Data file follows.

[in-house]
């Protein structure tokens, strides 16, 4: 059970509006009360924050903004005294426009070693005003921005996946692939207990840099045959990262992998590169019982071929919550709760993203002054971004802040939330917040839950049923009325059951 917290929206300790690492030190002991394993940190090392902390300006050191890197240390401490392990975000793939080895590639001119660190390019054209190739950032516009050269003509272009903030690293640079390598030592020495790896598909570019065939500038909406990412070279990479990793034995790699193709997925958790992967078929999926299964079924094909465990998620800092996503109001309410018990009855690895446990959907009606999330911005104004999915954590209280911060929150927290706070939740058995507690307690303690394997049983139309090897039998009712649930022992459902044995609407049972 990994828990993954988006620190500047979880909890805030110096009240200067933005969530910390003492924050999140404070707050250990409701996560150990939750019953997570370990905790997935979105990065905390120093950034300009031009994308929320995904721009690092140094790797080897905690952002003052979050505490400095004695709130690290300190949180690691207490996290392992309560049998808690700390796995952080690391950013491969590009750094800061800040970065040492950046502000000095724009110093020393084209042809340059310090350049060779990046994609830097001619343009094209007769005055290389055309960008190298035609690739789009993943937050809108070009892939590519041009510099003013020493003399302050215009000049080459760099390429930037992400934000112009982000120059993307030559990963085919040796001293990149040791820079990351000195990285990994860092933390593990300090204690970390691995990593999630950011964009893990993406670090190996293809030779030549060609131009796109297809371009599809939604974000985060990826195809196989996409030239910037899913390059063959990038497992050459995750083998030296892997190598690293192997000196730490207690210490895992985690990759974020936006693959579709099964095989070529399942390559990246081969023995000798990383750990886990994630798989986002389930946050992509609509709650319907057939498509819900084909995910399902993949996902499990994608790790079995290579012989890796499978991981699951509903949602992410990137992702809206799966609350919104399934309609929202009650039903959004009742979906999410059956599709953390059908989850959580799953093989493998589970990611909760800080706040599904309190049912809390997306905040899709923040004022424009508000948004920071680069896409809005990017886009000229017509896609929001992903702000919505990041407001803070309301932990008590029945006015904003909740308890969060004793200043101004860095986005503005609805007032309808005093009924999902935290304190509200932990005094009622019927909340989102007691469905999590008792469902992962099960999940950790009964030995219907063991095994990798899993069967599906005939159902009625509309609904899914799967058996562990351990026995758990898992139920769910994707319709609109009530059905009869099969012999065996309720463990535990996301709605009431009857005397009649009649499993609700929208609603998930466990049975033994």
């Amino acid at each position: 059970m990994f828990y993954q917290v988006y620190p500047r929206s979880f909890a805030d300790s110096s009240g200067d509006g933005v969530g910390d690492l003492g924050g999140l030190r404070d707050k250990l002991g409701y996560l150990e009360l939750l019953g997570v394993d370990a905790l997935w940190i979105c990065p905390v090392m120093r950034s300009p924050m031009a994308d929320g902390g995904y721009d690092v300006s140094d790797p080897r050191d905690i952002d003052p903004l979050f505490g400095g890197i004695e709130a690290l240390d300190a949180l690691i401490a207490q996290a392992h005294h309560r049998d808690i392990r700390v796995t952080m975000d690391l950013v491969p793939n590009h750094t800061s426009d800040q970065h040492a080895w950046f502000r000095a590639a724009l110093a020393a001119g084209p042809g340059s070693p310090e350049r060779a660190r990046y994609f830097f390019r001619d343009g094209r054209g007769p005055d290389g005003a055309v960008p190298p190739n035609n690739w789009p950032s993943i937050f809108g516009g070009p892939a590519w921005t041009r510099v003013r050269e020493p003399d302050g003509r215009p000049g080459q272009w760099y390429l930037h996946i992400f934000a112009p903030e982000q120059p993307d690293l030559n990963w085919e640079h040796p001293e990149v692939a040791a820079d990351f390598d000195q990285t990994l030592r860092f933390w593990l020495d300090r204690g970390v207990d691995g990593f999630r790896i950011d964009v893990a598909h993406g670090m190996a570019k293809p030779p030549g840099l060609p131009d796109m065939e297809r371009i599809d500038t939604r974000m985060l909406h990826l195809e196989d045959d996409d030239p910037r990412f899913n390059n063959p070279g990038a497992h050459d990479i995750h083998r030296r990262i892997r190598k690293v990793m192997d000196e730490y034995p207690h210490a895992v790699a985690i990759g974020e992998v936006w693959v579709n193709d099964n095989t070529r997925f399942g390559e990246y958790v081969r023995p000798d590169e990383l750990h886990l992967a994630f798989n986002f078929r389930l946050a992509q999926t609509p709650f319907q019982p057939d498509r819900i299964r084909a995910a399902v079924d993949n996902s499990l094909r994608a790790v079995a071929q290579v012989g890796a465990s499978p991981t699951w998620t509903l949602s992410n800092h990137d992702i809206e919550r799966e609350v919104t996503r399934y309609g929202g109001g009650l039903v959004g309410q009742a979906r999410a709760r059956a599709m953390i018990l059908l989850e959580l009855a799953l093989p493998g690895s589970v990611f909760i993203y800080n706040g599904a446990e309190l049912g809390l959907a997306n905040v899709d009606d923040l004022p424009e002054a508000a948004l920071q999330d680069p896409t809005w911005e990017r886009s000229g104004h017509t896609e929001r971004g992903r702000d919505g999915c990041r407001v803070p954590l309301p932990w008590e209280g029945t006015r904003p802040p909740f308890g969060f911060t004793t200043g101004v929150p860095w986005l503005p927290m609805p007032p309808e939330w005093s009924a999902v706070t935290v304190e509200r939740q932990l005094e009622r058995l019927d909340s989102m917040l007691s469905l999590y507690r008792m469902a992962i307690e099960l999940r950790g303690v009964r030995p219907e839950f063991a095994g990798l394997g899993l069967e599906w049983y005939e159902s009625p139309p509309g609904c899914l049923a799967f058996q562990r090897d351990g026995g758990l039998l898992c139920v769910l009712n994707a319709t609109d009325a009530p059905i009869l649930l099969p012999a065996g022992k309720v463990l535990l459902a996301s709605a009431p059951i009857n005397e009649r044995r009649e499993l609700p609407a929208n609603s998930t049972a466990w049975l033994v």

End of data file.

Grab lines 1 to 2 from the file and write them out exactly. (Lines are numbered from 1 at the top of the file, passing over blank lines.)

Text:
[in-house]
């Protein structure tokens, strides 16, 4: 059970509006009360924050903004005294426009070693005003921005996946692939207990840099045959990262992998590169019982071929919550709760993203002054971004802040939330917040839950049923009325059951 917290929206300790690492030190002991394993940190090392902390300006050191890197240390401490392990975000793939080895590639001119660190390019054209190739950032516009050269003509272009903030690293640079390598030592020495790896598909570019065939500038909406990412070279990479990793034995790699193709997925958790992967078929999926299964079924094909465990998620800092996503109001309410018990009855690895446990959907009606999330911005104004999915954590209280911060929150927290706070939740058995507690307690303690394997049983139309090897039998009712649930022992459902044995609407049972 990994828990993954988006620190500047979880909890805030110096009240200067933005969530910390003492924050999140404070707050250990409701996560150990939750019953997570370990905790997935979105990065905390120093950034300009031009994308929320995904721009690092140094790797080897905690952002003052979050505490400095004695709130690290300190949180690691207490996290392992309560049998808690700390796995952080690391950013491969590009750094800061800040970065040492950046502000000095724009110093020393084209042809340059310090350049060779990046994609830097001619343009094209007769005055290389055309960008190298035609690739789009993943937050809108070009892939590519041009510099003013020493003399302050215009000049080459760099390429930037992400934000112009982000120059993307030559990963085919040796001293990149040791820079990351000195990285990994860092933390593990300090204690970390691995990593999630950011964009893990993406670090190996293809030779030549060609131009796109297809371009599809939604974000985060990826195809196989996409030239910037899913390059063959990038497992050459995750083998030296892997190598690293192997000196730490207690210490895992985690990759974020936006693959579709099964095989070529399942390559990246081969023995000798990383750990886990994630798989986002389930946050992509609509709650319907057939498509819900084909995910399902993949996902499990994608790790079995290579012989890796499978991981699951509903949602992410990137992702809206799966609350919104399934309609929202009650039903959004009742979906999410059956599709953390059908989850959580799953093989493998589970990611909760800080706040599904309190049912809390997306905040899709923040004022424009508000948004920071680069896409809005990017886009000229017509896609929001992903702000919505990041407001803070309301932990008590029945006015904003909740308890969060004793200043101004860095986005503005609805007032309808005093009924999902935290304190509200932990005094009622019927909340989102007691469905999590008792469902992962099960999940950790009964030995219907063991095994990798899993069967599906005939159902009625509309609904899914799967058996562990351990026995758990898992139920769910994707319709609109009530059905009869099969012999065996309720463990535990996301709605009431009857005397009649009649499993609700929208609603998930466990049975033994």